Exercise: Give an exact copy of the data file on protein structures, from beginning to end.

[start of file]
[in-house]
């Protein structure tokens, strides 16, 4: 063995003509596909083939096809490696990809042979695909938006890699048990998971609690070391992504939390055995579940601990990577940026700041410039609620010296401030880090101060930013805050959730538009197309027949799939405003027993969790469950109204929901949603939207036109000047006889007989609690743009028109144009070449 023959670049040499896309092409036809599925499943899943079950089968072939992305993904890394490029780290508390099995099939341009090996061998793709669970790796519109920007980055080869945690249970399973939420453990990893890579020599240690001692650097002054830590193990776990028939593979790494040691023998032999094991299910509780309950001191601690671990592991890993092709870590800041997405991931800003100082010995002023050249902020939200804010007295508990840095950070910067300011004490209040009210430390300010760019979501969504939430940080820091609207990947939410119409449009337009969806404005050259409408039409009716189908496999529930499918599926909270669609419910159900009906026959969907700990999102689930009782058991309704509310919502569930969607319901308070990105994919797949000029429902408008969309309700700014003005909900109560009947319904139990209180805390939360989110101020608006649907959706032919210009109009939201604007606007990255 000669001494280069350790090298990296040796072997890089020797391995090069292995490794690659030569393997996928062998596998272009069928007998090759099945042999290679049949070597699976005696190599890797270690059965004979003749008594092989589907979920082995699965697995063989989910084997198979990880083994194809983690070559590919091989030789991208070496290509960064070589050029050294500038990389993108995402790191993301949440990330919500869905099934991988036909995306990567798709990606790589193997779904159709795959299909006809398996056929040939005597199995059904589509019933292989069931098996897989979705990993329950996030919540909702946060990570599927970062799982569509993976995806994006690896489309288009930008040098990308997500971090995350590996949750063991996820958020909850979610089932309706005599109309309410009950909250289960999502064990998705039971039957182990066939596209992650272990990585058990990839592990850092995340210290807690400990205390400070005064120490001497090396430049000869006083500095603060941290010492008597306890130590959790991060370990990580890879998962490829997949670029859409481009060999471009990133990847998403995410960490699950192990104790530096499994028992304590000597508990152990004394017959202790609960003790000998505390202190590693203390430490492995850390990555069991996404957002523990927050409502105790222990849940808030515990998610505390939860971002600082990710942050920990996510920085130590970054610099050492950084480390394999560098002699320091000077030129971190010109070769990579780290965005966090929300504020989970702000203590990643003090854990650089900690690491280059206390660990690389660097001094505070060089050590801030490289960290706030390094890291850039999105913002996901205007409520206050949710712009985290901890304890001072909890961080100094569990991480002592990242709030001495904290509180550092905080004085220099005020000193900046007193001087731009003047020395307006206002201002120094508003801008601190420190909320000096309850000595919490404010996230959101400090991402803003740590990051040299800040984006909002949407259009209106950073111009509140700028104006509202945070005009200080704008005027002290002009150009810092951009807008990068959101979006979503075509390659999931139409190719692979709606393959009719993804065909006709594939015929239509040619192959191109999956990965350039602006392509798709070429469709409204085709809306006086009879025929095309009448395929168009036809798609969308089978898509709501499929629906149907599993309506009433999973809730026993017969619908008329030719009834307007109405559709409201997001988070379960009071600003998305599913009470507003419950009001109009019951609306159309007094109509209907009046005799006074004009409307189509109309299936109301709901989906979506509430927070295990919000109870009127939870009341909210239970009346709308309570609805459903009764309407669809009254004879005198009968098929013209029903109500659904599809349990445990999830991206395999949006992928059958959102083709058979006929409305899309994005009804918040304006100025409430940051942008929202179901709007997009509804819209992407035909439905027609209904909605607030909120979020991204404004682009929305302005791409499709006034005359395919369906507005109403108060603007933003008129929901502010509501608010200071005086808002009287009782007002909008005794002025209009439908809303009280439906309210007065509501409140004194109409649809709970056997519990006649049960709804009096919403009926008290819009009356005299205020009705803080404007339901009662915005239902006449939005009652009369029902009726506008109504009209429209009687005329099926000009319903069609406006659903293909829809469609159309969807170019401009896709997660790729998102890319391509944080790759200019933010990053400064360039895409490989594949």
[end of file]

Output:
[in-house]
């Protein structure tokens, strides 16, 4: 063995003509596909083939096809490696990809042979695909938006890699048990998971609690070391992504939390055995579940601990990577940026700041410039609620010296401030880090101060930013805050959730538009197309027949799939405003027993969790469950109204929901949603939207036109000047006889007989609690743009028109144009070449 023959670049040499896309092409036809599925499943899943079950089968072939992305993904890394490029780290508390099995099939341009090996061998793709669970790796519109920007980055080869945690249970399973939420453990990893890579020599240690001692650097002054830590193990776990028939593979790494040691023998032999094991299910509780309950001191601690671990592991890993092709870590800041997405991931800003100082010995002023050249902020939200804010007295508990840095950070910067300011004490209040009210430390300010760019979501969504939430940080820091609207990947939410119409449009337009969806404005050259409408039409009716189908496999529930499918599926909270669609419910159900009906026959969907700990999102689930009782058991309704509310919502569930969607319901308070990105994919797949000029429902408008969309309700700014003005909900109560009947319904139990209180805390939360989110101020608006649907959706032919210009109009939201604007606007990255 000669001494280069350790090298990296040796072997890089020797391995090069292995490794690659030569393997996928062998596998272009069928007998090759099945042999290679049949070597699976005696190599890797270690059965004979003749008594092989589907979920082995699965697995063989989910084997198979990880083994194809983690070559590919091989030789991208070496290509960064070589050029050294500038990389993108995402790191993301949440990330919500869905099934991988036909995306990567798709990606790589193997779904159709795959299909006809398996056929040939005597199995059904589509019933292989069931098996897989979705990993329950996030919540909702946060990570599927970062799982569509993976995806994006690896489309288009930008040098990308997500971090995350590996949750063991996820958020909850979610089932309706005599109309309410009950909250289960999502064990998705039971039957182990066939596209992650272990990585058990990839592990850092995340210290807690400990205390400070005064120490001497090396430049000869006083500095603060941290010492008597306890130590959790991060370990990580890879998962490829997949670029859409481009060999471009990133990847998403995410960490699950192990104790530096499994028992304590000597508990152990004394017959202790609960003790000998505390202190590693203390430490492995850390990555069991996404957002523990927050409502105790222990849940808030515990998610505390939860971002600082990710942050920990996510920085130590970054610099050492950084480390394999560098002699320091000077030129971190010109070769990579780290965005966090929300504020989970702000203590990643003090854990650089900690690491280059206390660990690389660097001094505070060089050590801030490289960290706030390094890291850039999105913002996901205007409520206050949710712009985290901890304890001072909890961080100094569990991480002592990242709030001495904290509180550092905080004085220099005020000193900046007193001087731009003047020395307006206002201002120094508003801008601190420190909320000096309850000595919490404010996230959101400090991402803003740590990051040299800040984006909002949407259009209106950073111009509140700028104006509202945070005009200080704008005027002290002009150009810092951009807008990068959101979006979503075509390659999931139409190719692979709606393959009719993804065909006709594939015929239509040619192959191109999956990965350039602006392509798709070429469709409204085709809306006086009879025929095309009448395929168009036809798609969308089978898509709501499929629906149907599993309506009433999973809730026993017969619908008329030719009834307007109405559709409201997001988070379960009071600003998305599913009470507003419950009001109009019951609306159309007094109509209907009046005799006074004009409307189509109309299936109301709901989906979506509430927070295990919000109870009127939870009341909210239970009346709308309570609805459903009764309407669809009254004879005198009968098929013209029903109500659904599809349990445990999830991206395999949006992928059958959102083709058979006929409305899309994005009804918040304006100025409430940051942008929202179901709007997009509804819209992407035909439905027609209904909605607030909120979020991204404004682009929305302005791409499709006034005359395919369906507005109403108060603007933003008129929901502010509501608010200071005086808002009287009782007002909008005794002025209009439908809303009280439906309210007065509501409140004194109409649809709970056997519990006649049960709804009096919403009926008290819009009356005299205020009705803080404007339901009662915005239902006449939005009652009369029902009726506008109504009209429209009687005329099926000009319903069609406006659903293909829809469609159309969807170019401009896709997660790729998102890319391509944080790759200019933010990053400064360039895409490989594949």